The current federal eviction moratorium comes with a number of qualifications and conditions. Be aware of them. It’s a limited but helpful tool.
Our last three weekly blog posts have been about the new Agency Order temporarily stopping many residential evictions. This Order by the Centers for Disease Control and Prevention (“CDC”) went into effect on September 4, 2020. It expires on December 31, 2020, when all unpaid rent will be due and evictions can resume.
Three weeks ago we described this eviction moratorium. Two weeks ago we discussed how renters could get more benefit from the moratorium with a Chapter 7 “straight bankruptcy.” Last week we got into how Chapter 13 could help significantly more. This week we provide additional important practical information.
Exceptions to the Eviction Moratorium
The CDC’s evictions ban did not cover all possible evictions. As a renter you need to make sure that you qualify and take the right steps to avoid being disqualified.
First, as emphasized last week, you must complete and give your landlord a Declaration form to trigger the eviction ban. Otherwise you do not qualify for the moratorium.
Second, you sign that Declaration under penalty of perjury. If you are not truthful, you’d expose yourself both to criminal liability and to eviction. So make sure you meet the stated income and other qualifications.
Third, the Declaration requires you to make “timely partial payments” as much as you can afford. You can’t necessarily just stop monthly payments altogether. In fact “timely” indicates that you should try to make partial payments when the regular rent payments are due each month. But what determines whether and how much you can afford to pay? The CDC’s Agency Order says you must use your “best efforts.” The “partial payments [are to be] as close to the full payment as the individual’s circumstances may permit, taking into account other nondiscretionary expenses.” This is all quite vague. But if you can afford to pay something and you don’t, your landlord has potential grounds to evict regardless of the moratorium.
Fourth, the Declaration makes you liable not just for rental payments, but also for “other obligations that I may have under my… lease agreement… .” This includes “fees, penalties, or interest for not paying rent… on time… .” These “may still be charged or collected.” Presumably this means landlords can collect these additional charges only after the moratorium expires, so starting January 1, 2021. But don’t lose sight of these add-ons—they can really add up.
Evictions for Other Reasons
The Agency Order states clearly that even if you otherwise qualify and deliver a truthful Declaration, your landlord could still try to evict you “for reasons other than not paying rent….”
Some but not necessarily all such reasons include:
(1) Engaging in criminal activity while on the premises; (2) threatening the health or safety of other residents; (3) damaging or posing an immediate and significant risk of damage to property; (4) violating any applicable building code, health ordinance, or similar regulation relating to health and safety; or (5) violating any other contractual obligation, other than the timely payment of rent or similar housing-related payment (including non-payment or late payment of fees, penalties, or interest).
85 Fed. Reg. 55,294 (Sept. 4, 2020).
You need to be mindful of these other reasons for eviction that defeat the moratorium. However, also note that landlords face a significant risk if they violate the Agency Order by trying to wrongfully evict you. These include significant fines ranging from $100,000 to $500,000 per event, and even possible imprisonment. These penalties should discourage frivolous attempts by landlord to evict with invalid justification.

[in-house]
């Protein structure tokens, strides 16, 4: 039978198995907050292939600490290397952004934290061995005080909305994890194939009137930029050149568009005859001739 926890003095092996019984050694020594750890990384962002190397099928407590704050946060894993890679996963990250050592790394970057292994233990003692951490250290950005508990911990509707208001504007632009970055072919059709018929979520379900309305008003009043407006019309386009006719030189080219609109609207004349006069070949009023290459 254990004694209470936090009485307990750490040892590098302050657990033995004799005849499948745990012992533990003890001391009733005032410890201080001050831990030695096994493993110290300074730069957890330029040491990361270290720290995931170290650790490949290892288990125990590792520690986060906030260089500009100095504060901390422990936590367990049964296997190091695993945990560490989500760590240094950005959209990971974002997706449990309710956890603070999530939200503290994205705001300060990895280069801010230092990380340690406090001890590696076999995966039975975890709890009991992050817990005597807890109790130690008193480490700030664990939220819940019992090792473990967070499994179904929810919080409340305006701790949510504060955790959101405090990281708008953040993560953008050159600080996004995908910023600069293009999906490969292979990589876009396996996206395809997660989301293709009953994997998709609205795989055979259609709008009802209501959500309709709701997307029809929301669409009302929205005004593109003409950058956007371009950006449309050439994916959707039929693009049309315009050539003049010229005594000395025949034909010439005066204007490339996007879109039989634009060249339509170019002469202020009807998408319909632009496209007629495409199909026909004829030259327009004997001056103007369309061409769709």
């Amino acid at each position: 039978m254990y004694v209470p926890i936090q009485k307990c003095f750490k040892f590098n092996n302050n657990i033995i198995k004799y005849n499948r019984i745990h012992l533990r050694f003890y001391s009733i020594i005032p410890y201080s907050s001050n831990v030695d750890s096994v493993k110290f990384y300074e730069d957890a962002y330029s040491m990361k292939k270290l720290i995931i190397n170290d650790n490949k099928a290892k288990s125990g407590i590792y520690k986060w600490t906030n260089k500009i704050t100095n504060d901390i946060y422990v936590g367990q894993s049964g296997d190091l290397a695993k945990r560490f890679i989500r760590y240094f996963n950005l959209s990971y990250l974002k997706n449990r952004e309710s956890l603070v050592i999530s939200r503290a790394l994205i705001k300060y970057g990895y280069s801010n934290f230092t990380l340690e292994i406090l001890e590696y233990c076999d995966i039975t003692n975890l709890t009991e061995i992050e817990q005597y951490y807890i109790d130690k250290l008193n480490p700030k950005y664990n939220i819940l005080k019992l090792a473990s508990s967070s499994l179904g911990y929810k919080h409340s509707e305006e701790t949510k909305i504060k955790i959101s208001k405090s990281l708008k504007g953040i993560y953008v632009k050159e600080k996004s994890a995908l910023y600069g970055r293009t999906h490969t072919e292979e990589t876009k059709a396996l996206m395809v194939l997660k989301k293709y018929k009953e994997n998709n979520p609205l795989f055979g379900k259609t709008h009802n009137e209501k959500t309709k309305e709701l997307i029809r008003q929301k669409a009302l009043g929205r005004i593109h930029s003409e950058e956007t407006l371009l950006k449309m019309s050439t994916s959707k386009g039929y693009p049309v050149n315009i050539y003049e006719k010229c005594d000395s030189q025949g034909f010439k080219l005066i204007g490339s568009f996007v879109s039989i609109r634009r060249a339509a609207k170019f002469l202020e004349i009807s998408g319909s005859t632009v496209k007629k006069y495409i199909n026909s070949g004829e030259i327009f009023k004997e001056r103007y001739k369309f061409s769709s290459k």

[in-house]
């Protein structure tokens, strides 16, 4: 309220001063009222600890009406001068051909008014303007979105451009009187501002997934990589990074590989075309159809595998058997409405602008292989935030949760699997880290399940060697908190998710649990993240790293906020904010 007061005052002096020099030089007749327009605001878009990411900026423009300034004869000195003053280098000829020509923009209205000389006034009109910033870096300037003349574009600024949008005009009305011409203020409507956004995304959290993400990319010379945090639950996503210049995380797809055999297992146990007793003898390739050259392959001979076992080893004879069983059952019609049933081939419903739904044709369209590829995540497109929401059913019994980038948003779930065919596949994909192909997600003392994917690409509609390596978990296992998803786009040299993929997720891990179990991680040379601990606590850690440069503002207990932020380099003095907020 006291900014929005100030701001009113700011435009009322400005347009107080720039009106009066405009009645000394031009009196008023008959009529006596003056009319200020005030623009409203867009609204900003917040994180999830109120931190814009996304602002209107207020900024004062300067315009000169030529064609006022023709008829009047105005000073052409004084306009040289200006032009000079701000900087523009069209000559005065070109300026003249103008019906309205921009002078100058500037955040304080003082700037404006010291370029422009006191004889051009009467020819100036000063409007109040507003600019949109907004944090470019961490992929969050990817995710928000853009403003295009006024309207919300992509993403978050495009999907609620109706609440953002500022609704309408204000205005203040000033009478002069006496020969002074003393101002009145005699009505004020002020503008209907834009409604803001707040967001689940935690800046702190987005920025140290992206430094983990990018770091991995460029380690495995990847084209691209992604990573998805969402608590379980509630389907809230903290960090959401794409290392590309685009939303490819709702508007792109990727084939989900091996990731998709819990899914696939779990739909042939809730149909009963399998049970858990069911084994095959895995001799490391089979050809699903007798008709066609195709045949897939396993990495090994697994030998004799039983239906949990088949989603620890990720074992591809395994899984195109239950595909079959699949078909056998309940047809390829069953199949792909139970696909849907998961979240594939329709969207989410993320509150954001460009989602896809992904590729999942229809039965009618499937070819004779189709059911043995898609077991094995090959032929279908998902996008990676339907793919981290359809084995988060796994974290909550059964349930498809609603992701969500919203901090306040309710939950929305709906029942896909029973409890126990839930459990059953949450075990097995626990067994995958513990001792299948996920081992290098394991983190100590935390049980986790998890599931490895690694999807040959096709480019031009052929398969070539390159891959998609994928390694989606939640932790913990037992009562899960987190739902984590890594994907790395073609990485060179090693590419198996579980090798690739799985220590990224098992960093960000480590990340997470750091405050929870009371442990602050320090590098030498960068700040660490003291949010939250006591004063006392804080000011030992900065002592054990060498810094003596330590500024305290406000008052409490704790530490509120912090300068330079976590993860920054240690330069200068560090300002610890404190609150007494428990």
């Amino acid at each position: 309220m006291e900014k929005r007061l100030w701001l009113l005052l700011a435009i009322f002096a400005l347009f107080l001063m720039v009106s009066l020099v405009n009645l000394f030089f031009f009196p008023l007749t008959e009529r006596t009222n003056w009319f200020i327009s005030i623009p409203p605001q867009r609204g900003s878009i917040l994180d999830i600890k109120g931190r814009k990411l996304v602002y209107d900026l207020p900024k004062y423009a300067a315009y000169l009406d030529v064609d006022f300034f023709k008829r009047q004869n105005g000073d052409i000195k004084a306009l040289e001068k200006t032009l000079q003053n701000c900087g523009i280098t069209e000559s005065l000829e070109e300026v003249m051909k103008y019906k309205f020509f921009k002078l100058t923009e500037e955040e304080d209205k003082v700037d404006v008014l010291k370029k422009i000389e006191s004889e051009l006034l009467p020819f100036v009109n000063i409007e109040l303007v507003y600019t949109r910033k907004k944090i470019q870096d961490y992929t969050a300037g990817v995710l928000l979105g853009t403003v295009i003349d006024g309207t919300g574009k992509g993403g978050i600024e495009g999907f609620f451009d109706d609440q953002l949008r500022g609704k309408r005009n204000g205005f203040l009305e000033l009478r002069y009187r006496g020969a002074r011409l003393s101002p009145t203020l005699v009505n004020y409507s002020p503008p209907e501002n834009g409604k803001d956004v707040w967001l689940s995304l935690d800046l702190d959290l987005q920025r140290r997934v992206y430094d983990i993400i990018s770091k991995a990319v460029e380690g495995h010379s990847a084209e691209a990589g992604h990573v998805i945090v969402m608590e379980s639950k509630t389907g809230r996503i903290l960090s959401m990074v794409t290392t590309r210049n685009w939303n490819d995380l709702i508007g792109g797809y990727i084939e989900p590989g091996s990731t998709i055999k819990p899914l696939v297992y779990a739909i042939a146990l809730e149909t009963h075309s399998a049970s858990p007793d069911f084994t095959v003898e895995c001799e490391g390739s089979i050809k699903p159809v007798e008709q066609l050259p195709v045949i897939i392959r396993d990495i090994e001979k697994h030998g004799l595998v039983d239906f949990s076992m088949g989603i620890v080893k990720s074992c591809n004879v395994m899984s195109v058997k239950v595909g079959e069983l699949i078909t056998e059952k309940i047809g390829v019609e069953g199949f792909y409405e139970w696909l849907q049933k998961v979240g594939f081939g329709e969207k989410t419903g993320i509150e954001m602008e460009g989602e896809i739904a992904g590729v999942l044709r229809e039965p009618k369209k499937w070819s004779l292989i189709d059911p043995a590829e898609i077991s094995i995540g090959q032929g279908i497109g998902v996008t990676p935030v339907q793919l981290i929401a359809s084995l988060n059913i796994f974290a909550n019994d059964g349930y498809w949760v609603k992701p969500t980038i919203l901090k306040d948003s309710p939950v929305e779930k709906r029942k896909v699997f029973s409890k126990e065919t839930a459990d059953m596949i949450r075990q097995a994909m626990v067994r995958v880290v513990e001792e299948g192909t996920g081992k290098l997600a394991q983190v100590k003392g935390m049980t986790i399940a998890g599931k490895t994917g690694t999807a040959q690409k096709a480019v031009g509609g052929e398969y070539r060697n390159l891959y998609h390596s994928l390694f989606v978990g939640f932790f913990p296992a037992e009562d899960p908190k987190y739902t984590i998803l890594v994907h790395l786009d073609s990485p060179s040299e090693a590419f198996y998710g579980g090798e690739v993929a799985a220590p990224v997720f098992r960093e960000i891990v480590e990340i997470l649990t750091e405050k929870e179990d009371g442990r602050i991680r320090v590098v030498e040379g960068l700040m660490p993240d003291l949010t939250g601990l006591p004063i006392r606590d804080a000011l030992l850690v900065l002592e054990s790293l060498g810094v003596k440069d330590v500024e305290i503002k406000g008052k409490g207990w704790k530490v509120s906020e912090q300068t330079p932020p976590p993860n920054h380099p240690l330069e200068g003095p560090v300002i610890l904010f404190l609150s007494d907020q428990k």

Expired or Lack of Lease Agreement, Subtenants
Three common situations are not addressed directly by the Agency Order.
First, you may have signed a month-to-month lease agreement with a one-year term, but continued on after that one year. The landlord and you essentially assume that you both continue to be bound by the lease agreement. But legally it’s clearly expired. Assume you’re not paying rent because of the moratorium, but the landlord has somebody else who can afford the rent. Can the landlord evict you without violating the moratorium because you have no valid lease agreement? It’s certainly plausible.
Similarly, what if your lease agreement expires at the end of this month? Presumably the landlord is under no obligation to renew or extend the agreement. So he or she may be able to evict you in spite of the moratorium.
What about verbal lease agreements? Or month-to-month ones in which both parties can legally end that lease at any point. Seems like the landlord could have the right to end the agreement and evict in spite of the moratorium.
Finally, many people are subtenants who are not on the original lease agreement. So they don’t have a direct relationship with the property’s landlord. Similarly, a number of residents may live under a lease signed only by one of the housemates. If you don’t have renter’s rights because you are not the legal renter, the moratorium does not apply to you. If the renter on the agreement does something allowing the landlord to evict him or her, the moratorium will not likely help you.
The federal eviction moratorium gives you a potentially helpful additional tool during these intensely challenging times. But you have to act to qualify for it. And there are various conditions and exceptions you’ve got to be aware of.
In addition, the eviction moratorium is just one tool of many. It may best be used in conjunction with a range of bankruptcy tools. See a bankruptcy lawyer to find out how to use all the available legal tools to help you meet your goals.